It’s amazing how someone you’ve never met can make you feel that way. It’s not just me, however, it’s millions more. Eddie had the ability to really reach out to the heart of the fans. If he was a babyface, you cheered him, and if he was a heel, you still couldn’t help but cheer for, or smile at his antics. Eddie revolutionized the way fans react to certain things. Years ago fans would never have cheered for someone who hit someone with a title belt or cheated their way to victory. Fans respected and idolised wrestlers who were honest and fought a fair fight. However, Eddie broke the mold. Despite his cheating antics in the ring fans couldn’t help but love the guy. He had that cheeky and mischievous look and domineer that was so endearing to the wrestling world.

Eddie Guerrero was one of the guys that really made wrestling FUN. Someone who could really captivate a crowd and get them on their feet. He could make the fans go through so many different emotions in such a short time-span. Yet, the bottom line is that he could entertain you and he made it FUN. Wrestling was always fun to watch when Eddie was on. Whether is was back in his early days competing as Black Tiger or tagging with Art Bar, or just last week where he used his old antics to overcome Ken Kennedy.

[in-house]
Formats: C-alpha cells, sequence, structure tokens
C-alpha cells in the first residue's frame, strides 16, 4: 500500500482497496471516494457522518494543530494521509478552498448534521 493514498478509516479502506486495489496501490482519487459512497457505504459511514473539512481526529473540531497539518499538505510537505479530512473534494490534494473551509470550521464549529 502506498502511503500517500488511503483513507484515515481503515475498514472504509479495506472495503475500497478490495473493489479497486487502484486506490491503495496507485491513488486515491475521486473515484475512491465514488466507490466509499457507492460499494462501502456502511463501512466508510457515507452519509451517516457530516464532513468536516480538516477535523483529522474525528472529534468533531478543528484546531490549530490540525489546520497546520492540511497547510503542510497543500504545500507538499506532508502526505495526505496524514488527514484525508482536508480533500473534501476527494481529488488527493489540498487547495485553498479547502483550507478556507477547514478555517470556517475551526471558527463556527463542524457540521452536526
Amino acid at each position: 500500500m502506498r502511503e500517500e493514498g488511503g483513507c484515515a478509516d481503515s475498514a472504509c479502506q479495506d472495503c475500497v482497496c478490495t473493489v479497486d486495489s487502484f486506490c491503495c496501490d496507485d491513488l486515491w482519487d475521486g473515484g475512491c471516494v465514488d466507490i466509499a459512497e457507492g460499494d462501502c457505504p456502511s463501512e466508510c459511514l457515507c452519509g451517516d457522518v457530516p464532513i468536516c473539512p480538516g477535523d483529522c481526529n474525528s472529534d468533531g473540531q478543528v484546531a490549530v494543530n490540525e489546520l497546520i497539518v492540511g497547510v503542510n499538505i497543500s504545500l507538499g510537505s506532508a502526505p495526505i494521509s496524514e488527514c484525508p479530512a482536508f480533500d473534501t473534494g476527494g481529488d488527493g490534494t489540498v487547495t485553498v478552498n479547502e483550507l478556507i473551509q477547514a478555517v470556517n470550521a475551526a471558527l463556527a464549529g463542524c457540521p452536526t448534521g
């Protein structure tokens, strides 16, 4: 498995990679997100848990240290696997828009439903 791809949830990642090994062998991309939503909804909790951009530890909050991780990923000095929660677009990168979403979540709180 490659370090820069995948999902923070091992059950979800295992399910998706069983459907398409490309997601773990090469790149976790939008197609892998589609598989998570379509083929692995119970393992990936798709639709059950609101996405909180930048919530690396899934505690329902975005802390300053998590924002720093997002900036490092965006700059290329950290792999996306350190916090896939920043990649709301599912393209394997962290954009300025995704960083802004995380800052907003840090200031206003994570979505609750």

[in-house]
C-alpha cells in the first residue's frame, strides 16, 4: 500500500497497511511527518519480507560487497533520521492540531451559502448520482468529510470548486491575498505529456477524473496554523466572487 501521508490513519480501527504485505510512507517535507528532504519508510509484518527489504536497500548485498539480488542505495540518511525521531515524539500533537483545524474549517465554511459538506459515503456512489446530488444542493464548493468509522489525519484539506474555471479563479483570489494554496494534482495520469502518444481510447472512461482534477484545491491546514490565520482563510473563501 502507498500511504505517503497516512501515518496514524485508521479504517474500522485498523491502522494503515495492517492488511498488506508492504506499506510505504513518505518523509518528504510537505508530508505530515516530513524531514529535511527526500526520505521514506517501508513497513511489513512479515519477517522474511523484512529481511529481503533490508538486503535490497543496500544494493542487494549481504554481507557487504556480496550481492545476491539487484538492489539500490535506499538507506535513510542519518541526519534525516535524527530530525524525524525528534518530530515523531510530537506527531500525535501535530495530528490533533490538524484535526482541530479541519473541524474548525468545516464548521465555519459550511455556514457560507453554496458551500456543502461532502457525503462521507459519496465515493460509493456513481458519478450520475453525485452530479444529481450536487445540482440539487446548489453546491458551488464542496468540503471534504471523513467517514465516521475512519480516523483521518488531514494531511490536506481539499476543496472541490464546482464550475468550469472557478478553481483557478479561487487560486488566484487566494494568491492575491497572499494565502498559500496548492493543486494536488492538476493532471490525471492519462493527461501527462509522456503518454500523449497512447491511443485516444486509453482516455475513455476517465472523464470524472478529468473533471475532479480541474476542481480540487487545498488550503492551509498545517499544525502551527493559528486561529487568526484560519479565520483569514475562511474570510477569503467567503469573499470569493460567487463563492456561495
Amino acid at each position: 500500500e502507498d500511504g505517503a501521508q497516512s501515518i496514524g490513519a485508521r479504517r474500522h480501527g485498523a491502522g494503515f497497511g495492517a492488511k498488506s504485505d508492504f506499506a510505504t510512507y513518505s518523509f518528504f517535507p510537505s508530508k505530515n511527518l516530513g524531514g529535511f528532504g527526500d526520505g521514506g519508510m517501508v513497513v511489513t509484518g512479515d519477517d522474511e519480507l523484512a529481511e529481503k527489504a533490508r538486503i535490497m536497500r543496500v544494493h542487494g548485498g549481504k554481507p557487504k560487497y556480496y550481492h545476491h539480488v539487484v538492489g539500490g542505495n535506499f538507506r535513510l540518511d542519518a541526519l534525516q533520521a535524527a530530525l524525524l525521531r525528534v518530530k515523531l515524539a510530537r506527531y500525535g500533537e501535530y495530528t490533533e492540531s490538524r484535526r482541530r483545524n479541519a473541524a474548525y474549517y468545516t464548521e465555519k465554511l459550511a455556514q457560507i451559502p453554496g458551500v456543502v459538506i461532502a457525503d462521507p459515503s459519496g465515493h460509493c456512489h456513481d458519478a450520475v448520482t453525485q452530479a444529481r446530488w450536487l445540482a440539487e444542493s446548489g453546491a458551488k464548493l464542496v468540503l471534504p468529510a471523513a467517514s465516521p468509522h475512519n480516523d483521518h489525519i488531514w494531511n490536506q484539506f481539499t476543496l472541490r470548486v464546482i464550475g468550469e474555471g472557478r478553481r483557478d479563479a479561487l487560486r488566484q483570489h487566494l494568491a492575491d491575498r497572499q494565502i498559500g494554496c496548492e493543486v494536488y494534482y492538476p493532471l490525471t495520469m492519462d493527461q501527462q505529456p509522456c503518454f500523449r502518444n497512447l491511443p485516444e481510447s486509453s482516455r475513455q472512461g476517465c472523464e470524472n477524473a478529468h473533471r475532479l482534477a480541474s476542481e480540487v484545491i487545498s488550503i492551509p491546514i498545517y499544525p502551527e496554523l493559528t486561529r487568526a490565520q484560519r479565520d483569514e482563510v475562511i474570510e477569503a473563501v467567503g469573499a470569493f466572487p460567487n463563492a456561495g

Ultimately, what made Eddie so special was his wrestling ability. From his days in Japan, then in WCW, and finally in the WWE, Eddie was always capable of stealing the show. He could wrestling a high-flying lucha style, or a mat-based technical game. He had wonderful psychology, and the ability to tell great stories during his matches. In 2001 I went to Earls Court to watch WWE Insurrextion. The show had matches such as Chris Benoit vs. Kurt Angle in a 2 out of 3 falls match, and a Queen’s Cup Match between Chris Jericho and William Regal. Yet, neither were my favourite match. My favourite match was the opening match, which pitted Brian Christopher against Eddie Guerrero. Both my friend and I were out of our seat on numerous occasions booing Eddie’s classic heel tactics, but doing so with a smile on our face all the time. Like millions of audiences before and after us, Eddie had my friend and I in the palm of his hands.